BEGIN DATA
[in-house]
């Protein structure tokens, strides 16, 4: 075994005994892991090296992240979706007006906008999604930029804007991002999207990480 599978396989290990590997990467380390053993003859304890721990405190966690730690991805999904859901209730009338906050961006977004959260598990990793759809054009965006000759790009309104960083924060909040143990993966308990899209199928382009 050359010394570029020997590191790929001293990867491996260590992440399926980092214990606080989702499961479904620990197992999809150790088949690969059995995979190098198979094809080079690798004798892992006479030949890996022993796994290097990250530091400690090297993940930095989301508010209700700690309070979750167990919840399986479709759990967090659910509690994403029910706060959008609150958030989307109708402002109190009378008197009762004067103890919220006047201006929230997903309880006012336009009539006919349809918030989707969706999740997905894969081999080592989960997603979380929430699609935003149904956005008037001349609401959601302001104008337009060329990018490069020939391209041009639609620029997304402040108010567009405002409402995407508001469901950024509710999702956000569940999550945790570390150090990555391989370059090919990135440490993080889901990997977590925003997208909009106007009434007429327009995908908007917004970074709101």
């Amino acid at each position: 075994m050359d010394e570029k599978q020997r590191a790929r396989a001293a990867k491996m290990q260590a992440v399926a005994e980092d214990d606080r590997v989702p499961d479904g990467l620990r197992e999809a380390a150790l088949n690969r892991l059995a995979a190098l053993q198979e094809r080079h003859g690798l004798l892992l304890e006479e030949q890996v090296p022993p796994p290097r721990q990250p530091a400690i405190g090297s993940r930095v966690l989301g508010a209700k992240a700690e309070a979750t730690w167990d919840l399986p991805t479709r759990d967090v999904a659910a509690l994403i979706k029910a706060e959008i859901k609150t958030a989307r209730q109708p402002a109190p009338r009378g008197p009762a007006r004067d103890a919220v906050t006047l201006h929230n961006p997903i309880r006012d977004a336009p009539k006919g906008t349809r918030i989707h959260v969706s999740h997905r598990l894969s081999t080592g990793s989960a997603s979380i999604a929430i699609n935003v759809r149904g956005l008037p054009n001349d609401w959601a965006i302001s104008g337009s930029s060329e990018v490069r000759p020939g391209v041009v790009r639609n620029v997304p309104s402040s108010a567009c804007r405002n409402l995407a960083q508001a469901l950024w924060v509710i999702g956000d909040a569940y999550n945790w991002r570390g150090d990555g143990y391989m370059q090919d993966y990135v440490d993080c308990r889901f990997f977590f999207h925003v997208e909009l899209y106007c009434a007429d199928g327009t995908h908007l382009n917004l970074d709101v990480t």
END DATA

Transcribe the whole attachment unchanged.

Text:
[in-house]
């Protein structure tokens, strides 16, 4: 075994005994892991090296992240979706007006906008999604930029804007991002999207990480 599978396989290990590997990467380390053993003859304890721990405190966690730690991805999904859901209730009338906050961006977004959260598990990793759809054009965006000759790009309104960083924060909040143990993966308990899209199928382009 050359010394570029020997590191790929001293990867491996260590992440399926980092214990606080989702499961479904620990197992999809150790088949690969059995995979190098198979094809080079690798004798892992006479030949890996022993796994290097990250530091400690090297993940930095989301508010209700700690309070979750167990919840399986479709759990967090659910509690994403029910706060959008609150958030989307109708402002109190009378008197009762004067103890919220006047201006929230997903309880006012336009009539006919349809918030989707969706999740997905894969081999080592989960997603979380929430699609935003149904956005008037001349609401959601302001104008337009060329990018490069020939391209041009639609620029997304402040108010567009405002409402995407508001469901950024509710999702956000569940999550945790570390150090990555391989370059090919990135440490993080889901990997977590925003997208909009106007009434007429327009995908908007917004970074709101």
């Amino acid at each position: 075994m050359d010394e570029k599978q020997r590191a790929r396989a001293a990867k491996m290990q260590a992440v399926a005994e980092d214990d606080r590997v989702p499961d479904g990467l620990r197992e999809a380390a150790l088949n690969r892991l059995a995979a190098l053993q198979e094809r080079h003859g690798l004798l892992l304890e006479e030949q890996v090296p022993p796994p290097r721990q990250p530091a400690i405190g090297s993940r930095v966690l989301g508010a209700k992240a700690e309070a979750t730690w167990d919840l399986p991805t479709r759990d967090v999904a659910a509690l994403i979706k029910a706060e959008i859901k609150t958030a989307r209730q109708p402002a109190p009338r009378g008197p009762a007006r004067d103890a919220v906050t006047l201006h929230n961006p997903i309880r006012d977004a336009p009539k006919g906008t349809r918030i989707h959260v969706s999740h997905r598990l894969s081999t080592g990793s989960a997603s979380i999604a929430i699609n935003v759809r149904g956005l008037p054009n001349d609401w959601a965006i302001s104008g337009s930029s060329e990018v490069r000759p020939g391209v041009v790009r639609n620029v997304p309104s402040s108010a567009c804007r405002n409402l995407a960083q508001a469901l950024w924060v509710i999702g956000d909040a569940y999550n945790w991002r570390g150090d990555g143990y391989m370059q090919d993966y990135v440490d993080c308990r889901f990997f977590f999207h925003v997208e909009l899209y106007c009434a007429d199928g327009t995908h908007l382009n917004l970074d709101v990480t």